You might be forgiven if you missed GIS Day at The Levine Science Research Center Nov. 18, but it was your loss. Students and faculty enjoyed a delightful geography-themed afternoon of professional panels, lightning talks, and even a geospatial research-themed cake contest.
What is GIS and why is it important?
Geographic information systems (GIS) give us the power to visualize, question, analyze, and interpret data to understand relationships, patterns, and trends in the world around us. Those who work with data and analytics have a responsibility to contribute to this change by helping us make the right decisions for our future. As noted during ESRI’s 2015 User Conference in the video below, “We have a unique ability to impact and shape the world around us. [Yet] for all of our wisdom, our vast intellectual marvels, we still choose a path of unsustainability and continue to make decisions that negatively impact the Earth and ourselves. […]We must accept our responsibility as stewards of the Earth. […] We must apply our best technology, our best thinking, our best values. Now is the time to act. Now is the time for change.”
How does GIS help?
Doreen Whitley Rogers, Geospatial Information Officer for the National Audubon Society, led a lively discussion about GIS and the World Wide Web at Duke’s GIS Day. She said GIS is essential to understand what is happening in the geographic space around us. As GIS becomes increasingly web-based, efficiently distributing the system to other people is crucial in a time when new data about the environment is being created every second.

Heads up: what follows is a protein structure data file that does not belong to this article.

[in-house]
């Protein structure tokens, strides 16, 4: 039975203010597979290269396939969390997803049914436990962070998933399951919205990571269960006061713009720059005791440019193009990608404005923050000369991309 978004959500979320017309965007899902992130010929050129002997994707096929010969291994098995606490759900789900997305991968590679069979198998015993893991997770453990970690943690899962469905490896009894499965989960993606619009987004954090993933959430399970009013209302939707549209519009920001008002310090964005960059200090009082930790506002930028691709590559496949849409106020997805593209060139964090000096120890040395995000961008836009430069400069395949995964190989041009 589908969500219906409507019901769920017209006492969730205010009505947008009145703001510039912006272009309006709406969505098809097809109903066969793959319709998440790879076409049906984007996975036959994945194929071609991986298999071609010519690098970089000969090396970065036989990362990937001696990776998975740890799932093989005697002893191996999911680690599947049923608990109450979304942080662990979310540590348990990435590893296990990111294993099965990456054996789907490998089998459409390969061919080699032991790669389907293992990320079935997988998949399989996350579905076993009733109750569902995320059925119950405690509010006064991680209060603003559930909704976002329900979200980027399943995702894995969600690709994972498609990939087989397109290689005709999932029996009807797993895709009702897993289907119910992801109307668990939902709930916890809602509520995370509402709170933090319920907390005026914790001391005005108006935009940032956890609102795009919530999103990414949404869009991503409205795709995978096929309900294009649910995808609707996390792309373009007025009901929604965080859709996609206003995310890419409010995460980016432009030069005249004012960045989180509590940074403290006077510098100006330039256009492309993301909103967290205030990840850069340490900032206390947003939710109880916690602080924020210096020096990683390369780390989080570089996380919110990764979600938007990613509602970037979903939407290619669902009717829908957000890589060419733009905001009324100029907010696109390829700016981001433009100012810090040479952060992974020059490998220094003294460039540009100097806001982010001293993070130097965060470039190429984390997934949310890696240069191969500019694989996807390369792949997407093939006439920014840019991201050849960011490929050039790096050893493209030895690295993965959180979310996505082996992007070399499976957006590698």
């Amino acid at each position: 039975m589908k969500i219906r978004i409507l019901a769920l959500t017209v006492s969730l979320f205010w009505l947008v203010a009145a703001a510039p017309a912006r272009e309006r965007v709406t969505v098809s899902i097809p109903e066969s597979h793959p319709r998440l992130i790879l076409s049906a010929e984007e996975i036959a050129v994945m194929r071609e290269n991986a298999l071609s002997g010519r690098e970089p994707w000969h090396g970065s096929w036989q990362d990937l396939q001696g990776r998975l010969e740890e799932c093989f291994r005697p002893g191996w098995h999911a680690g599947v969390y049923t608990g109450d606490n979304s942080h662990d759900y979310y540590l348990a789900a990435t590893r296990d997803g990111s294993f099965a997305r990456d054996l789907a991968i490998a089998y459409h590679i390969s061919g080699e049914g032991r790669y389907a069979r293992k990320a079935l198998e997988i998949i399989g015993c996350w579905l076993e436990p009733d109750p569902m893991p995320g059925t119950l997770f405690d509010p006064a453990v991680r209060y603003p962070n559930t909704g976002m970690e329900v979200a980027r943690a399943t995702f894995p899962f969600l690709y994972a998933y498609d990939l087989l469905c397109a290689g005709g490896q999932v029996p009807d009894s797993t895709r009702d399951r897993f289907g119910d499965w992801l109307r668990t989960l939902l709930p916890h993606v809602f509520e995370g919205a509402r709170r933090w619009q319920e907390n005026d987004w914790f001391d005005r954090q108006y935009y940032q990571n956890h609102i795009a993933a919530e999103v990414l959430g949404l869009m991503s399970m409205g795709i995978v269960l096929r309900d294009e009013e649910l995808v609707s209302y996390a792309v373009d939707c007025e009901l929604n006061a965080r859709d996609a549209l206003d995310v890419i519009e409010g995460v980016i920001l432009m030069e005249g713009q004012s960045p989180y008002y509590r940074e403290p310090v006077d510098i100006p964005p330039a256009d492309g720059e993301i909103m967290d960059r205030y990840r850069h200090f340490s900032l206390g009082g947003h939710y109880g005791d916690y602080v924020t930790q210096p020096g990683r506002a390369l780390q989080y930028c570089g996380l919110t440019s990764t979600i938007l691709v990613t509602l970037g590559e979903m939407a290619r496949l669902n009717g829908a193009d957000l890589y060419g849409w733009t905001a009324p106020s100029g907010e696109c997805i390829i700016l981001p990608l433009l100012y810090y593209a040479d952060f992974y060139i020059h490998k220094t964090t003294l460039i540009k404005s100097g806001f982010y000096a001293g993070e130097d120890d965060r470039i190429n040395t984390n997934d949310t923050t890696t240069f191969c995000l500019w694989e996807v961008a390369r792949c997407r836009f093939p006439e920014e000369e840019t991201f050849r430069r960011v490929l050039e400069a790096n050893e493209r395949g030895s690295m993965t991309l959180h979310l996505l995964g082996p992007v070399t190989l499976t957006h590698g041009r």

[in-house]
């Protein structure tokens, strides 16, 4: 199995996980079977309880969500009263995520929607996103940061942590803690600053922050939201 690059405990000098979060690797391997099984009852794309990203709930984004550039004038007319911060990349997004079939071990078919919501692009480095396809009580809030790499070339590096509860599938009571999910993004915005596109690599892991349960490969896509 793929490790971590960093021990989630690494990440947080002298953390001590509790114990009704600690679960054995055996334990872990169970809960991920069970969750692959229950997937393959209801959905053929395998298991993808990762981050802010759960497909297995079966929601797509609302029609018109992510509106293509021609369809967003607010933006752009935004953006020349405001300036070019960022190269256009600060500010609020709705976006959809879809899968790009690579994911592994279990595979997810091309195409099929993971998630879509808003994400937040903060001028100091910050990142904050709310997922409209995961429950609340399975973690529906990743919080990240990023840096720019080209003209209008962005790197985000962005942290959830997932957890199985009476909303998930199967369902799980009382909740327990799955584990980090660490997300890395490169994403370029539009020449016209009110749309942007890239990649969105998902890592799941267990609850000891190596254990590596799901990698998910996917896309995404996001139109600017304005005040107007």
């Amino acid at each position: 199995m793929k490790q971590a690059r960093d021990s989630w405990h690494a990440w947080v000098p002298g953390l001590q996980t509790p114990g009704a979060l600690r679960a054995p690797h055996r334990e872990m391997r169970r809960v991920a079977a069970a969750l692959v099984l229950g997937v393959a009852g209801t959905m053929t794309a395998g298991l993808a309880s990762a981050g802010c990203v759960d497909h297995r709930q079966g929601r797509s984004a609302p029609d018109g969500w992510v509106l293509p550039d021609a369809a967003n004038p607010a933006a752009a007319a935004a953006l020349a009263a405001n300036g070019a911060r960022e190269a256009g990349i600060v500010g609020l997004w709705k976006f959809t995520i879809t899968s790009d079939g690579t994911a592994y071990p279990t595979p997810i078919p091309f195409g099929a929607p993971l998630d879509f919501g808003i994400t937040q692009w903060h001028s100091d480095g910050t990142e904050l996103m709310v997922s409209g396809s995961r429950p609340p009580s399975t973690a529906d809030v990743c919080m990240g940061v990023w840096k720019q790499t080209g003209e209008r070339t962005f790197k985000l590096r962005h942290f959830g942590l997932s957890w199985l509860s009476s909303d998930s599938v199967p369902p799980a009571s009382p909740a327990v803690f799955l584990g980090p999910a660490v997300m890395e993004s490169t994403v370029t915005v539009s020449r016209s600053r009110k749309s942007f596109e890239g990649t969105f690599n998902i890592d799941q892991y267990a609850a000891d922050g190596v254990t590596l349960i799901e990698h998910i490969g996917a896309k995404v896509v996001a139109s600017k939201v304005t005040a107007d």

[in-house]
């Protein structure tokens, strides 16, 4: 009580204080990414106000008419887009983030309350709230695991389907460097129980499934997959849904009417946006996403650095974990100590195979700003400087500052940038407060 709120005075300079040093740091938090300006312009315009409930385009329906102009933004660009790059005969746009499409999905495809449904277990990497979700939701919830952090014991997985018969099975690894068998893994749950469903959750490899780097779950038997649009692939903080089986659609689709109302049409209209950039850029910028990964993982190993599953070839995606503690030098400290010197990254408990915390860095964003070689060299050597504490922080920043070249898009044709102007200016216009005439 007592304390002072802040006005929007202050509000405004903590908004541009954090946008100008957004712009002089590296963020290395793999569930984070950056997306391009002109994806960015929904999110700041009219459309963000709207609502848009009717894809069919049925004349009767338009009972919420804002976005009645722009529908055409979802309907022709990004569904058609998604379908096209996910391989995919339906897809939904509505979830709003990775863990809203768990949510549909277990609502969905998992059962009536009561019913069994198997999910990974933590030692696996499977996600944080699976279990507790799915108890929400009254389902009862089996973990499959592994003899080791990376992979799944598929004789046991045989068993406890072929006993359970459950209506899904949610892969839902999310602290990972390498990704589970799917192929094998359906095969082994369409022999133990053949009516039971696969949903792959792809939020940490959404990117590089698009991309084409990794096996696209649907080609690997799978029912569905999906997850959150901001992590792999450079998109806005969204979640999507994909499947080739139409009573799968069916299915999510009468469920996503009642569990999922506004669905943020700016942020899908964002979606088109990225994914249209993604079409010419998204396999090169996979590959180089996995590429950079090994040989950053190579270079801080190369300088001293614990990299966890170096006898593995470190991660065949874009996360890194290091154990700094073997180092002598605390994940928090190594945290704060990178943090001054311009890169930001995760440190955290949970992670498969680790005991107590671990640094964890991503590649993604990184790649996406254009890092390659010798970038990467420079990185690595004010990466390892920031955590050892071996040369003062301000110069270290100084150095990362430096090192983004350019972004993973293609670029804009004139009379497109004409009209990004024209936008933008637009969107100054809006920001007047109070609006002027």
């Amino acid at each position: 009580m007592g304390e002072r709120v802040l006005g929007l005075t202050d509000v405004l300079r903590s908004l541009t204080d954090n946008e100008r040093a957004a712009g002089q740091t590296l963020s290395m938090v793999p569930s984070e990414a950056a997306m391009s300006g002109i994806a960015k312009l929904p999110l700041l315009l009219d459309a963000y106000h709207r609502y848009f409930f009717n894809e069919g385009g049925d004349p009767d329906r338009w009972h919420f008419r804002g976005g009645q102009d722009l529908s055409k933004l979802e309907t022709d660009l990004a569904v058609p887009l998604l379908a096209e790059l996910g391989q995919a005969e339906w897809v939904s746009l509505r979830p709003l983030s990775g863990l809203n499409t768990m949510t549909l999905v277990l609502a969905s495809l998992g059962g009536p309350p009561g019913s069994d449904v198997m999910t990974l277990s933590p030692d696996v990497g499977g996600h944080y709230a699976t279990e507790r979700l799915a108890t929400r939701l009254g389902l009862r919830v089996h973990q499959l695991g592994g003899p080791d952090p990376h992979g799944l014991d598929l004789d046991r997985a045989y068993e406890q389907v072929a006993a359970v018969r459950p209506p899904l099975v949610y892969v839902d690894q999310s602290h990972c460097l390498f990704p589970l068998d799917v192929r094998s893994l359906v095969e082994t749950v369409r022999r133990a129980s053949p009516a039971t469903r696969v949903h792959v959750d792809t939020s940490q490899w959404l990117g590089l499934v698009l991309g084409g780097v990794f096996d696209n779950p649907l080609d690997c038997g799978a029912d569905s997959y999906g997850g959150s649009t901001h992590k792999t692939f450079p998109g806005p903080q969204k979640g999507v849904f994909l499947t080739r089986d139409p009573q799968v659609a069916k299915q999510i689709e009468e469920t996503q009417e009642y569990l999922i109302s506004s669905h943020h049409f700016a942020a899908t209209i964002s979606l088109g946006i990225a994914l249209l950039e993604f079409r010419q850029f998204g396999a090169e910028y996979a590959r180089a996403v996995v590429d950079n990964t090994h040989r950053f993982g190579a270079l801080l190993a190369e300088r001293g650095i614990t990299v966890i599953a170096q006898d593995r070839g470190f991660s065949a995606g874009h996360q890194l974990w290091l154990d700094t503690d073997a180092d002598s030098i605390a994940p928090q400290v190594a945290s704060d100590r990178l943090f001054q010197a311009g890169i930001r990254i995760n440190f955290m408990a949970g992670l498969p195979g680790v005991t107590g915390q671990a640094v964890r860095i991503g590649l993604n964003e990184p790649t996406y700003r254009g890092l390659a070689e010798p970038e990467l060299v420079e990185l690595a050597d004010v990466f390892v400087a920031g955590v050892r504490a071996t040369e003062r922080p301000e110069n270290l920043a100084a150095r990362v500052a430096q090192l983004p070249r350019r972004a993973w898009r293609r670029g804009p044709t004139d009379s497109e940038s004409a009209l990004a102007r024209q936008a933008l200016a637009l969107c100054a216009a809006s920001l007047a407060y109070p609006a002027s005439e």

Rogers and her team are aiming to move authoritative GIS data to web for visualizations and create a centralized system with the potential to change our culture and transform the world. As the technology manager, she is working on bringing the information to people with proper security and integrity.
In order to get people to use GIS data in a generalized way, Rogers needed to implement several core capabilities to assist those integrating GIS into their workflow. These include socializing GIS as a technology to everybody, creating mobile apps to work with data in real time, and 3D maps such as this one of bird-strikes in downtown Charlotte.
Mobile apps connecting to the GIS platform promise a strong “return on mission” due to the vast number of people using maps on phones. By mobilizing everyone to use GIS and input data about birds and geography in their area, the platform quickly scales over millions of acres. In the Bahamas, an app allows users to take pictures to support bird protection programs.
ClimateWatch is an app that gives us a better understanding of how bird habitats are affected during temperature and rainfall variations – motivating people to speak up and act towards minimizing anthropogenic climate change. Developed by Earthwatch with the Bureau of Meteorology and The University of Melbourne, the app enables every Australian to be involved in collecting and recording data to help shape the country’s scientific response to climate change.
Apps such as the 3-D flight map give users the vicarious thrill of cruising through nature landscapes from the view of endangered birds.
With the movements toward cleaning air and water in our communities, our planet’s birds will once again live in healthier habitats. As the Audubon Society likes to say: “Where birds thrive, people prosper.”
To learn more about data visualization in GIS, you can contact Doreen Whitley Rogers via email here.